Home Reviews 4/5 Review Super Arcade Racing Review

Super Arcade Racing Review

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In the space of a couple of weeks, OutOfTheBit Ltd have become one of my favourite indie game developers. Their ‘Super Arcade’ brand, which they’ve slapped on Super Arcade Football and now Super Arcade Racing, sounds about as unremarkable as you can get. But what it does mean – at least from the two games we’ve reviewed – is a classic game genre, refined and perfected, given stacks of content and game modes and, the cherry on top, a full story-driven campaign. Oh yes, and it’s all bundled up and sold for a bargain price. 

Super Arcade Racing has got me forming a wishlist for what we’d like them to attack next. A Super Arcade Bubble Pop would be nice (it feels like we haven’t had a good, new Puzzle Bobble for an absolute age), or maybe a Super Arcade Desert Strike (or any other isometric shooter). You’ve probably got your own ones to add to that list.

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The people at OutOfTheBit Ltd are clearly supremely talented. They have an unerring ability to understand what makes a game genre great and purely joyful, and buff it to an almighty sheen. Then they slip into Santa Claus mode and deliver generous amounts of stuff. They’ve done it once with football in Super Arcade Football, and they’re doing it again with the top-down racer in Super Arcade Racing. Once is a chance, twice is a coincidence, three times is a pattern, as they say. It will be fascinating to see if they can keep this up with a third game. 

Super Arcade Racing will be immediately familiar to anyone who has played Super Off Road Racing, Micro Machines, Circuit Superstars and more. It’s the top-down racer, with vibrant pixel art, a pumping midi soundtrack, and four-player co-op out of the box. Better still, it’s got four-player online match-ups too, so you can crash into randoms from the internet. We don’t take the wealth of player-options for granted, and certainly not from a game that costs eight quid.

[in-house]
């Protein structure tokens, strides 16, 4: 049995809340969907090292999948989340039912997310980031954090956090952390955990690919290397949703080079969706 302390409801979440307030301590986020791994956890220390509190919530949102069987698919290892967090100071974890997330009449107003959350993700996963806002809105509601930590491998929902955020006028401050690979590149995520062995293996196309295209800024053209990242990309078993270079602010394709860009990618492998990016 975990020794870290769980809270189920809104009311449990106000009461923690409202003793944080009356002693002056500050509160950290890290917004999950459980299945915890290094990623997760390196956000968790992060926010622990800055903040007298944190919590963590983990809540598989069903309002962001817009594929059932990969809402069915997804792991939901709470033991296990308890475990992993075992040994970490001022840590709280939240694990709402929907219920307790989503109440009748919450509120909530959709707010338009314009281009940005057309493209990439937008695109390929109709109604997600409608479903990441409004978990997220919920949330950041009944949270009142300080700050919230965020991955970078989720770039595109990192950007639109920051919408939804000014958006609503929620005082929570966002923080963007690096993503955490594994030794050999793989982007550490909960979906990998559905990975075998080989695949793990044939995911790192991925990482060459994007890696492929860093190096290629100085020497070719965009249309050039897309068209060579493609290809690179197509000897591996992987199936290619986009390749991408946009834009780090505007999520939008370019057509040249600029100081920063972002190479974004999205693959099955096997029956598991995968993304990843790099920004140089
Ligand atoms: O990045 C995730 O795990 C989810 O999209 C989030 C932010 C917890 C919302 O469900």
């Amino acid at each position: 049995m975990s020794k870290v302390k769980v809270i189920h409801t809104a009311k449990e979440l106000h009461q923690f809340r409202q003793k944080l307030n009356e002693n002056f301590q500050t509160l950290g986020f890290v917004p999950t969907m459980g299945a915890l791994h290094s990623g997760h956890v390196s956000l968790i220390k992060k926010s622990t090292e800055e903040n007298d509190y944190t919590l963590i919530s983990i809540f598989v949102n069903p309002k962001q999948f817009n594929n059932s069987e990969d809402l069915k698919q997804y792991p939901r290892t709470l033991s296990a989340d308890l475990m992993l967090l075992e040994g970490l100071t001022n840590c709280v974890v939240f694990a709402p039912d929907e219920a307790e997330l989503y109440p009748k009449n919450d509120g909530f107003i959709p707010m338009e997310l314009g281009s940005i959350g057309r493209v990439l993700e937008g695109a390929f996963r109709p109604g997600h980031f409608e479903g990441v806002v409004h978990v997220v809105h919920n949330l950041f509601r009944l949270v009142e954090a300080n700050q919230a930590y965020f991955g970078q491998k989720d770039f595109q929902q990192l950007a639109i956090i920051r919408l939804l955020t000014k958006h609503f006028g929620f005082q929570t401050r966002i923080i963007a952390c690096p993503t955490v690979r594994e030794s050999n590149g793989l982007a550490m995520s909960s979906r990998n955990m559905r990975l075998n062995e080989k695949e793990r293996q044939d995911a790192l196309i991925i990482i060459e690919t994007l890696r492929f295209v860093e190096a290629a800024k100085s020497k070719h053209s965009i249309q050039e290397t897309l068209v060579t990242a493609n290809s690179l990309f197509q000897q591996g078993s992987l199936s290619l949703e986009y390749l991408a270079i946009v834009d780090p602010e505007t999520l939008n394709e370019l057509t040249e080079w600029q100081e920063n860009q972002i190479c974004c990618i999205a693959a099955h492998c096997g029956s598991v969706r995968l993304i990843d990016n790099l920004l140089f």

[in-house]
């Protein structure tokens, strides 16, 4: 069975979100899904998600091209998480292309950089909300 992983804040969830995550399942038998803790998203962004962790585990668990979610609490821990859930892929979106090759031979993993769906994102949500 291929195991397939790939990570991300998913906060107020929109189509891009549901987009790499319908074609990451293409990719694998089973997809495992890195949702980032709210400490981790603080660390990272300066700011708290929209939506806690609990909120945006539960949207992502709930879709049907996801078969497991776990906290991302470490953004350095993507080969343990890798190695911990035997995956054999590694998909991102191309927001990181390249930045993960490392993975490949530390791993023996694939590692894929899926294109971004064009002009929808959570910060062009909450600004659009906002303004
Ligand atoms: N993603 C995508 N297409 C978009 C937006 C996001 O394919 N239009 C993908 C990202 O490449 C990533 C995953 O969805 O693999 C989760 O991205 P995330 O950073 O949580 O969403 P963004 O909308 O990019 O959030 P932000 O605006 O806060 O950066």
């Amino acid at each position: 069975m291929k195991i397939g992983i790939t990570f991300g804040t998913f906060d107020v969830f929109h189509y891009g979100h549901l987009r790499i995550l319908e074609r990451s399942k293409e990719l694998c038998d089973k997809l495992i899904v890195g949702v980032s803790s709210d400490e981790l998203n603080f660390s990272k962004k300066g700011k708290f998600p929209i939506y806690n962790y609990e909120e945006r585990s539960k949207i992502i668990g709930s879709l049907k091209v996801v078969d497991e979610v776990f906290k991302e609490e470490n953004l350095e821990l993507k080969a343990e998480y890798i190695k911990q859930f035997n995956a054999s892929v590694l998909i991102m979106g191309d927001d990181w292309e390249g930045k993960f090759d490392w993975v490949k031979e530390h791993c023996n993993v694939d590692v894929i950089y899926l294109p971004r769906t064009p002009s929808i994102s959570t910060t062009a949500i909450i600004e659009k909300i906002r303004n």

Super Arcade Racing can’t quite match Super Arcade Football’s sheer number of game modes. In that game, the campaigns and quick matches were supplemented with some bizarre scenarios and cups. Here, you’ll have to make do with custom quick races in multiplayer, and a campaign in single player. It’s more than enough for the price, but I’d have loved some elaborate tracks and cups to complete, or variants on what’s already here, like mirror modes and track editing. 

But I’m still smitten. The campaign is more serious than Super Arcade Football, but has a similar talking heads approach. Your kid has been kidnapped, and ‘The Judge’ seems to be the perpetrator. He oversees the Super Arcade racing tournament, and you’re forced to slip on a racing helmet and enroll so you can find out where your kid’s gone. So, you’re winning race after race in the hopes that it puts you closer to The Judge’s goons (they’re an imaginative bunch, with names like The Rock and The Shark), and the clues they might hold. There are some twists on the way, too. 

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The campaign consists of sixty races, split into groups of five. The first four races in each of these groups are simple enough: it’s you and three other racers, completing three laps of a track, and you need to come in the top three to progress. The better you do, the more stars you get, and the more stars you get means more cash. After each race you can spend that cash in the Garage, unlocking improvements to your engine, gears, tyres, exhaust and aerodynamics. It’s a reasonably lightweight little upgrade system, and you’ll only get an improvement every two races or so, but it absolutely feels like it makes a difference. We had great fun returning to old tracks, only to find that we completely outpaced everyone. We felt like we were cheating, and it felt good